Back in Februay, we wrote about the sudden rise to Twitter-stardom of Louis Boria, creator of Brooklyn Boy Knits. At the time, he shared with us a special vision: to create a knitting class for young people. And this past Friday, his dream came to life! Thanks to a visionary principal, supplies from Lion Brand, & many other crafting heroes, Yarnementary cast on Friday at P.S. 145.
A young knitter, Kai, met Louis through Instagram. Because he expressed an interested in knitting, Kai’s mom got him one of Louis’ kits. Then, she shared a photo of him in action, and Louis reached out with encouragement! “Kai reminds me a lot of myself when I was his age,” Louis says. “Kind of shy and always smiling.”
They tossed around the idea of teaching other young kids to knit, especially those who might be nervous about any stigmas around yarn crafting.
That’s how the idea for Yarnementary was born.
Louis posted about how he & Kai wanted to offer knitting classes to anyone who wanted to learn. Then, a surprise. Dr. Natalia Russo, from P.S. 145, messaged Louis and asked him to get in touch. She had a big idea: starting a fiber arts program at her school.
She offered space on the weekends for Louis’ private lessons, in exchange for providing her students the opportunity to learn to knit. Their visions aligned perfectly – talk about synchronicity!
With a space secured, Louis realized just how much there was left to do. He reached out to Lion Brand, and asked us if we’d like to be a part of this magical idea. We love magical ideas! We signed on to sponsor the event – providing needles and a skein of yarn to every single student in attendance. In addition, we invited knitwear designer Josh Bennett to join in the fun. Josh and Louis had both been guests on Tea with Shira, so it was only natural that she’d play a big part in the day.
The to-do list was long… First of all, the program needed a name! Then, of course, tee shirts for volunteers, so the kids would know who to talk to! Louis reached out to NY1, who were eager to cover the event, and produced a wonderful segment about the day (watch it here!).
Louis was posting constantly on Instagram and Facebook, trying to find enough volunteers to make sure each student would get all the help they needed. Since the event would happen on a weekday afternoon, many folks with full-time jobs wouldn’t be able to make it.
Things were looking bleak, until Josh stepped up and make one final pitch at a weekly event called Knit@Nite. Finally, they secured the volunteers they needed! “It was so heart-warming to see all these beautiful souls commit to this vision,” Louis says. It was all coming together.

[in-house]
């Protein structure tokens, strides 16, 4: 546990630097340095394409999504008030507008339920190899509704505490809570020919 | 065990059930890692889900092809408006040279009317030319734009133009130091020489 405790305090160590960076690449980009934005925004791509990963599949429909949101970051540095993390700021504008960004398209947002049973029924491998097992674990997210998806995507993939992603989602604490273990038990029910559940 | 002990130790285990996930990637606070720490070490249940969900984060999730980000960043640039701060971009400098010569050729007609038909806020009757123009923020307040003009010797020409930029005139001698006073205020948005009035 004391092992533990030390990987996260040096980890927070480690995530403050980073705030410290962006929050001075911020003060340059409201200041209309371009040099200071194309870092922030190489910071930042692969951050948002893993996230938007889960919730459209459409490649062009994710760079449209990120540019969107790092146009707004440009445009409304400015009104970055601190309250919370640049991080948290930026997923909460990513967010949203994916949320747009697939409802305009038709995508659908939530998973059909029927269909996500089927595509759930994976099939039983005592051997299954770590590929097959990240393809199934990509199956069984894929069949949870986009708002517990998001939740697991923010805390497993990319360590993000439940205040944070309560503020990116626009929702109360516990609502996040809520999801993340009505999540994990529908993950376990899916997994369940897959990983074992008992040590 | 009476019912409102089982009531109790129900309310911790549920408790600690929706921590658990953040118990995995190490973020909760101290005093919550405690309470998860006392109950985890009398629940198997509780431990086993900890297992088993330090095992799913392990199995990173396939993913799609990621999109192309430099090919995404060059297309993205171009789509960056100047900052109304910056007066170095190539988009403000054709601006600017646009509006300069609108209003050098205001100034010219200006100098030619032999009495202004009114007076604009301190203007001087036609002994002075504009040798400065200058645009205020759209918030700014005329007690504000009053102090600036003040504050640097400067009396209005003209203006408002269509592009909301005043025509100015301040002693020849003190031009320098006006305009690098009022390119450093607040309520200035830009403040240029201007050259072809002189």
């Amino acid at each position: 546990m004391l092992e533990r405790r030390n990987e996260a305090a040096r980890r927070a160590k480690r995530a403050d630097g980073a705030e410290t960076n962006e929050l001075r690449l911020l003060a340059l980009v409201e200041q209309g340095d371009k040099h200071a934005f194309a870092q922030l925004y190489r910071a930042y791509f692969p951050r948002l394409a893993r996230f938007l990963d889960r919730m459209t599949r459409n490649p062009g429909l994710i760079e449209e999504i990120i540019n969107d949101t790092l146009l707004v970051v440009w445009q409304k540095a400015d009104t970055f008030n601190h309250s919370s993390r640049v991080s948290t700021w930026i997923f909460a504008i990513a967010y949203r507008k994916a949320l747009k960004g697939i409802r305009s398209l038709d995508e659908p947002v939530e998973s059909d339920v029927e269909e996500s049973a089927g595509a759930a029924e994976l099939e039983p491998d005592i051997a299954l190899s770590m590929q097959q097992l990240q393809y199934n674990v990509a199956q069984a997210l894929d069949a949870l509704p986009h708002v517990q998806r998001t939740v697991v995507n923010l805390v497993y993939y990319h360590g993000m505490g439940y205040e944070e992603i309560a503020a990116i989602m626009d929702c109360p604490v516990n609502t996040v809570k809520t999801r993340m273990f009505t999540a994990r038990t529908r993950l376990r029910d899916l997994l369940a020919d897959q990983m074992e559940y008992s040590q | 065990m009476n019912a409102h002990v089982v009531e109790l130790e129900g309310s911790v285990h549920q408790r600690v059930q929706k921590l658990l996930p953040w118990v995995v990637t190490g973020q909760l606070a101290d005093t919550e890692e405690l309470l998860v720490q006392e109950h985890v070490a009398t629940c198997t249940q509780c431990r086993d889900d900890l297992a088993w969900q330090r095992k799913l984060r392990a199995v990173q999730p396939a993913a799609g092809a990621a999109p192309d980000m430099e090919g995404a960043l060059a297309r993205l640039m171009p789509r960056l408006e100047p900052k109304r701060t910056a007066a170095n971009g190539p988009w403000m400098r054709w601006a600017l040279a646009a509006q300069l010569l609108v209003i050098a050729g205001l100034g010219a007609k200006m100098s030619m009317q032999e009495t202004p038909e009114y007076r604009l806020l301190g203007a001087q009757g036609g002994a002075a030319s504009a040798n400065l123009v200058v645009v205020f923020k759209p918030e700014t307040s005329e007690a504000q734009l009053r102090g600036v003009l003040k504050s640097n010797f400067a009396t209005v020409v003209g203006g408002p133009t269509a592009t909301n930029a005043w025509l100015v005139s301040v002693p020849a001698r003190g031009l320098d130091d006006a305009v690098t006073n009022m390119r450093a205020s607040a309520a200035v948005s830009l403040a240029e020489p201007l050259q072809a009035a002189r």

For months, Louis ate, slept, and lived Yarnementary. “Probably one of the hardest things I’ve ever had to organize!” Louis laughs. He certainly felt the responsibility – he was determined to bring this dream to life, and felt the pressure of all these important people letting him take the lead. “I was extremely nervous putting this project together and didn’t know what to expect!” He was losing sleep. Maybe he wouldn’t he get enough volunteers. Would the kids take to knitting? How could he focus on the kids who would inevitably get frustrated, and want to give up?
But he made it his goal, knowing how much it would have meant to him. “I wish I would’ve had opportunities as a kid for me to explore my artistic side. Had someone come to me and said they’d teach me how to knit when I was a kid, I’d have been all over it. Offering the children the opportunity to learn how tot knit was so important for me.”
Louis knew that with the help of P.S. 145, Josh, Shira, and Lion Brand, he could get it all done.
Finally, the big day came! Yarnementary was a huge success. Smiles and excitement all day, from students who had never considered picking up needles, was all the confirmation Louis needed.
“The seeds the volunteers and I planted that day, will truly have an impact in their lives. As I scanned the gymnasium that day I saw nothing but smiles, laughter, and hugs from both children and instructors.”
Over 250 students learned to knit, with the help of 27 volunteers, and many walked away with their first finished project! A knitted bookmark, made with their own hands.
Hopefully, an ongoing program that spreads to other public schools in NYC! Following the NY1 segment, Louis received an email from someone in Chicago, who’s petitioning to bring Yarnementary to their Chicago public school! Inspiration spreads easily when an idea is good, and this likely won’t be the last message of this kind Louis receives.
He’s working on getting a vendor’s license, so he can go through the proper channels to introduce Yarnementary to the Public School System.
Louis says, “it’s about bringing something into the children’s hands that will help stimulate their minds and creativity in hopes that someday we see future knitters, fiber artists, and maybe even one or two knitwear designers.” And for those who don’t follow in Louis’ footsteps, getting exposed to a fun and functional hobby, free from any stereotypes, is an enormous gift all its own.